But that enforcement is paltry. Many shops sell illegal mopeds — gas- or electric-powered models — without the necessary 17-character vehicle identification number (VINs), and fool unsuspecting buyers that the device is legal. Others moped shops sell mopeds with proper VINs, but knowingly or unknowingly sell them to people without a driver’s license who never register them.

“The biggest problem with the [mopeds] is a lot of people doing deliveries on the street don't have a license,” said one shop manager in Sunset Park, who asked to remain anonymous to avoid scrutiny from the authorities. “Sometimes they don't even have IDs. They come here without all the paperwork. But they have to make their living. We deal with them every day."

About two years ago, the NYPD said it would begin targeting the sellers of illegal mopeds. At the time, the NYPD inspected more than 35 businesses and seized 154 non-street legal motorized scooters. A spokesperson for the NYPD said the agency found that illegal mopeds were “being advertised as ‘e-bikes,’ which they are not.” 

But so far this year, police say they have “conducted educational outreach” to just 51 businesses, of which 22 were inspected. Of those, only two were found to be selling “non street legal motorized scooters” and two others were found to be selling mopeds without being licensed to do so, according to the NYPD.

And on the enforcement side, the NYPD is also failing to keep up with the moped influx. According to the NYPD, cops have written 29,306 moving violations to moped and motorcycle riders so far this year — up from 17,016 last year and 13,525 in 2021.

Cops recently slapped a $500 ticket on this deliverista for using an illegal moped.Gersh Kuntzman

Even with the stepped up enforcement, cops are issuing barely one moving violation to a moped rider per precinct per day. And cops say that so far in 2023, they've issued 910 summonses to motorcycle and moped drivers who were wrongly in a designated bike lane, which is so low as to be statistically insignificant.

The NYPD has long been inconsistent when it comes to enforcing the rules of the road. Cops are writing fewer tickets against car drivers for many serious violations, and often rely on brief ticket blitzes (as it did last weekend) rather than a larger, focused strategy.

The Department of Consumer and Worker Protection said it has no oversight over the sale of illegal mopeds and referred Streetsblog to City Hall. City Hall did not respond to multiple requests for comment. 

Who are the players?

One of the leading safe-streets advocacy groups in the five boroughs has done little but call for the city to "build public charging infrastructure” and for wider bike lanes.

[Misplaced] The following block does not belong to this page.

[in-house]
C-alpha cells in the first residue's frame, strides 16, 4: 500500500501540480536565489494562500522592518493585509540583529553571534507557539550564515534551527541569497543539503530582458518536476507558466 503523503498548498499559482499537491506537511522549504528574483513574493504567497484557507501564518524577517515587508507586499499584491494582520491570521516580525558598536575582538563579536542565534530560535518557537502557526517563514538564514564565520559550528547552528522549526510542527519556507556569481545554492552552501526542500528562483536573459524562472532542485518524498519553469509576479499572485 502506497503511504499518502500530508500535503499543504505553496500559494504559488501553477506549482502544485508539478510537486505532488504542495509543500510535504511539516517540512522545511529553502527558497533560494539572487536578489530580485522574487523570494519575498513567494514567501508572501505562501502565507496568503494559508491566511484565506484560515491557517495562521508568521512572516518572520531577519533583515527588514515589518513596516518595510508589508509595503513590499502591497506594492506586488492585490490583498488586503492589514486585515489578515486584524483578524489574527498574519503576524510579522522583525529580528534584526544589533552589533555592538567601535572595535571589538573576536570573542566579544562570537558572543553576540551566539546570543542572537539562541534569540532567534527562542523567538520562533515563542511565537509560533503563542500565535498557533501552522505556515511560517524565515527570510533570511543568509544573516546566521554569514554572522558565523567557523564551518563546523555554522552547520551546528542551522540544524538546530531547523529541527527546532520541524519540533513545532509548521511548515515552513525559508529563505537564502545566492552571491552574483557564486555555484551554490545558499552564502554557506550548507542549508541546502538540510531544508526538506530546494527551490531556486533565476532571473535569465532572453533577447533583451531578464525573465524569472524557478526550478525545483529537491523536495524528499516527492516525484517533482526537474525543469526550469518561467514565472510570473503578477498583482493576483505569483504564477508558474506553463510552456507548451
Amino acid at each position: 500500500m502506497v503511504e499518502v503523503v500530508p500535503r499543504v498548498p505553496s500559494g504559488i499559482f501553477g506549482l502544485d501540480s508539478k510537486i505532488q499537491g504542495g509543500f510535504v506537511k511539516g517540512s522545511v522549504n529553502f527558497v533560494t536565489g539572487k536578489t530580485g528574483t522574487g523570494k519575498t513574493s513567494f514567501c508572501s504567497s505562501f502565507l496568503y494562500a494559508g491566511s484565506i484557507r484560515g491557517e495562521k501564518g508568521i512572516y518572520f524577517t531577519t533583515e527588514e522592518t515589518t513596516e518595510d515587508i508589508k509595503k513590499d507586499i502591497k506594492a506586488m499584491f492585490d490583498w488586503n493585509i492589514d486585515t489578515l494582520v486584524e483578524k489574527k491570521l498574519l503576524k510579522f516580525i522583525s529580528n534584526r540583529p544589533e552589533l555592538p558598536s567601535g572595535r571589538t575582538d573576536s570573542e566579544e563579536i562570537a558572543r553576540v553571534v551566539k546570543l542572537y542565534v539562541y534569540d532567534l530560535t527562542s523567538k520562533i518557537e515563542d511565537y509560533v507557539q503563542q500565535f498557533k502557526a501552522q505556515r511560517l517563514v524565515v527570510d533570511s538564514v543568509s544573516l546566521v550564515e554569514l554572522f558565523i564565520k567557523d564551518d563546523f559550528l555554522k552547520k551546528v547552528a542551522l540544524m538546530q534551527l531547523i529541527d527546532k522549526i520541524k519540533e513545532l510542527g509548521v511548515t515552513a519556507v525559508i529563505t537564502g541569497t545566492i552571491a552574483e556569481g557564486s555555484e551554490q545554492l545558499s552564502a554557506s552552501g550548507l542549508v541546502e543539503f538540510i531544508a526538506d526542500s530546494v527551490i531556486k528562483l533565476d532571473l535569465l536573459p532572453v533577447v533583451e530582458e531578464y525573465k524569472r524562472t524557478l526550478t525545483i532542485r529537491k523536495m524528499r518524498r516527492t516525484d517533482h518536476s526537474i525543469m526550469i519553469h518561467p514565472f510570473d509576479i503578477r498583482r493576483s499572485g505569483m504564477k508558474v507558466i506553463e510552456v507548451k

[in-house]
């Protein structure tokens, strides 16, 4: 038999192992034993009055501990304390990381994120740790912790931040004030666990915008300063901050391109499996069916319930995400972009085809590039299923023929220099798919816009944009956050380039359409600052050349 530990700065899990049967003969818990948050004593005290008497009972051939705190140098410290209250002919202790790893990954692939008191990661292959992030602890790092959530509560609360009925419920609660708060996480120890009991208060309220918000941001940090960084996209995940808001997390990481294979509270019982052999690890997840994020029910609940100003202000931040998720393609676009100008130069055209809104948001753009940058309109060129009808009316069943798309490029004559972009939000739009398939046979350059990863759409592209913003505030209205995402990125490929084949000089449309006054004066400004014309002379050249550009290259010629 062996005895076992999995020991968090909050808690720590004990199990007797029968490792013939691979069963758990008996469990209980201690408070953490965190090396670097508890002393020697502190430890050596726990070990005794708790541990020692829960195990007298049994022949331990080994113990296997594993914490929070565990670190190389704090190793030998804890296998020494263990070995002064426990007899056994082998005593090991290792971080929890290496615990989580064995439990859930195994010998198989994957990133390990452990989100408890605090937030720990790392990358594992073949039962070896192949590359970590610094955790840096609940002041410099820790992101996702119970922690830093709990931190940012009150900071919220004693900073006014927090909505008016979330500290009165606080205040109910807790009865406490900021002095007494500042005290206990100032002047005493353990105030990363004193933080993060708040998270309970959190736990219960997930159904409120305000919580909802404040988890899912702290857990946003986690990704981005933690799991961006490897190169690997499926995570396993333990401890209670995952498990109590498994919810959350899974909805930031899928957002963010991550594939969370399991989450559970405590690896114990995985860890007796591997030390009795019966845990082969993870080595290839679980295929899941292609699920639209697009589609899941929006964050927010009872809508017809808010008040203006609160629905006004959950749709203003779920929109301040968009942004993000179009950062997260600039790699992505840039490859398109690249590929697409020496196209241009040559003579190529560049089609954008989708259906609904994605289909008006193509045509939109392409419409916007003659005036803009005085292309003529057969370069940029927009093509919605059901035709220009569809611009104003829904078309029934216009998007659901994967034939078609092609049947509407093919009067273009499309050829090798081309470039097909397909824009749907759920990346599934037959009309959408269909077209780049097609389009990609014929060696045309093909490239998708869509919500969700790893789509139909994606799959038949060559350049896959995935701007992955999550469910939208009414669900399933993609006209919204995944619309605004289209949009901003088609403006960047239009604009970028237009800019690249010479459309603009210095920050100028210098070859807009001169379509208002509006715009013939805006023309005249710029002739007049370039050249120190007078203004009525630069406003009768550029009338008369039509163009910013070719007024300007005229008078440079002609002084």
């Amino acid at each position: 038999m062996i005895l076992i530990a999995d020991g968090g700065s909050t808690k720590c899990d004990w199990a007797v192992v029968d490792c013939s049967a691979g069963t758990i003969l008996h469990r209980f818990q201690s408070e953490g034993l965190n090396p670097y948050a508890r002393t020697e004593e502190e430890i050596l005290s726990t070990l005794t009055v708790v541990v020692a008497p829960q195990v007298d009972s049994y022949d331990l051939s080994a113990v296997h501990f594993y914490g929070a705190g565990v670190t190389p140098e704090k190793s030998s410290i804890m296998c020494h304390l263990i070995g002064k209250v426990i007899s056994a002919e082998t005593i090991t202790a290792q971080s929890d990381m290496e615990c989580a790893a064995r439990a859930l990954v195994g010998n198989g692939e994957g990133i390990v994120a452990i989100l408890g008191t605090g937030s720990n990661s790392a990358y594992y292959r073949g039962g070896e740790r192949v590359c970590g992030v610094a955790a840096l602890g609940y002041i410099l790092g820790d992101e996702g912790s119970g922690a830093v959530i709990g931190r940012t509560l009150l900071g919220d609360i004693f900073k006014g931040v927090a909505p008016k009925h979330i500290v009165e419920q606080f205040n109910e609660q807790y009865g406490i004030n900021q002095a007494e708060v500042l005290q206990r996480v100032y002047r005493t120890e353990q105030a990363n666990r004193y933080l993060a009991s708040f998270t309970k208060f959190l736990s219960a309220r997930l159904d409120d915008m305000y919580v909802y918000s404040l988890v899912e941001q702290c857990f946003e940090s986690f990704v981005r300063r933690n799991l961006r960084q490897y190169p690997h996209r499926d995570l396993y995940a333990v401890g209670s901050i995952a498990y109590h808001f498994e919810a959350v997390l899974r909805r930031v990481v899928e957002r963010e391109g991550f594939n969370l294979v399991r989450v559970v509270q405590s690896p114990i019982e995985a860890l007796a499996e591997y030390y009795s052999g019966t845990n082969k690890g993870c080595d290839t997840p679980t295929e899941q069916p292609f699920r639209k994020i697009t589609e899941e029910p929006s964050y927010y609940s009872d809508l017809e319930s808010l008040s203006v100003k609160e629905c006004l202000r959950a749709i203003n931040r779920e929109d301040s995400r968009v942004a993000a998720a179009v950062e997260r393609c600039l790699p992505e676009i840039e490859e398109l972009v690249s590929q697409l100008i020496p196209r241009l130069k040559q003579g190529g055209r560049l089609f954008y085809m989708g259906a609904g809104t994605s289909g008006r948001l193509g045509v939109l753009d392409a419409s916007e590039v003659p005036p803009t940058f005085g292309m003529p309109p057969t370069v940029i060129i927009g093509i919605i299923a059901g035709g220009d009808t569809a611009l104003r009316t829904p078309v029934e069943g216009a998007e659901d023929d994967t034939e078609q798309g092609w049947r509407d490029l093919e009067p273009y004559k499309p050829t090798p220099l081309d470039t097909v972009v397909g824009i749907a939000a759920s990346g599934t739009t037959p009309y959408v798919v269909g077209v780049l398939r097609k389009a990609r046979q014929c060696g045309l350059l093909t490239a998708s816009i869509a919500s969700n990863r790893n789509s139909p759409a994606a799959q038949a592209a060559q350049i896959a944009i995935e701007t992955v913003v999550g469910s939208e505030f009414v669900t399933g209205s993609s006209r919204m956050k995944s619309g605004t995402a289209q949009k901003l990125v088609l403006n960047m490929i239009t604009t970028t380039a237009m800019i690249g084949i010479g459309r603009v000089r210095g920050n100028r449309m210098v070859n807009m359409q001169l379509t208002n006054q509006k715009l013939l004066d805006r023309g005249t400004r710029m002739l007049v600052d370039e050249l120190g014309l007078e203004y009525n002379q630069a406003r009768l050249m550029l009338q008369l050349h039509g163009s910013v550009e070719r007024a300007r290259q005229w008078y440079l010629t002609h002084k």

“The technology has outpaced our government response, and so we need to be designing our streets for more modes,” said Elizabeth Adams, deputy executive director for public affairs at Transportation Alternatives, which issued a report in May on building an e-micromobility future. The report didn't address enforcement of unregistered vehicles.

Real changes in infrastructure — such as expanding bike lanes to accommodate micro-mobility of varying speeds — will take decades. For now, the city has focused its effort on battery fires, which, advocates say, is only a small part of the problem.

“There is a set of approaches that need to be taken into account in building this new infrastructure that does not exist at the moment,” said Ligia Guallpa, the executive director of the Worker’s Justice Project, which organized Los Deliveristas Unidos in 2020. “It’s about how the city makes it more accessible and more welcoming for deliveristas to use e-bikes.”

From this vacuum of leadership has emerged a new group, the NYC E-Vehicle Safety Alliance, which bills itself as “victims and potential victimsof rogue e-vehicle riders.” Group leaders claim to be taking a sensible, proactive approach. 

“We’re looking for solutions, we're not looking to penalize anybody, we're looking to change behavior and we're asking elected officials to please consider our goals,” said Andrew Fine, a founding member of the Alliance.

But the group’s nine-point plan reveals some more punitive goals, such as reclassifying all legal e-bikes as mopeds, ending the pilot program that allows e-bike users to ride on safe routes through city parks, and calling on the NYPD to confiscate all e-vehicles, including e-bikes, if they are ridden on the sidewalk (such bikes could be reclaimed upon paying a $500 fine). The group consistently conflates legal e-bikes with illegal mopeds, an intentional effort to confuse the public into thinking e-bikes are illegal and a threat, critics say. Most safe streets advocates see e-bikes as a crucial component of the city's goal of reducing its dependence on cars.

The group’s proposals fail to address the existing danger of cars, and the role that the app companies themselves play in the growing problem, and couches the challenges of lithium-ion batteries as part of its proposition to reclassify all e-bikes as mopeds.

Not only that, the E-VSA contributes to a disturbing racial animus and blatant inaccuracies.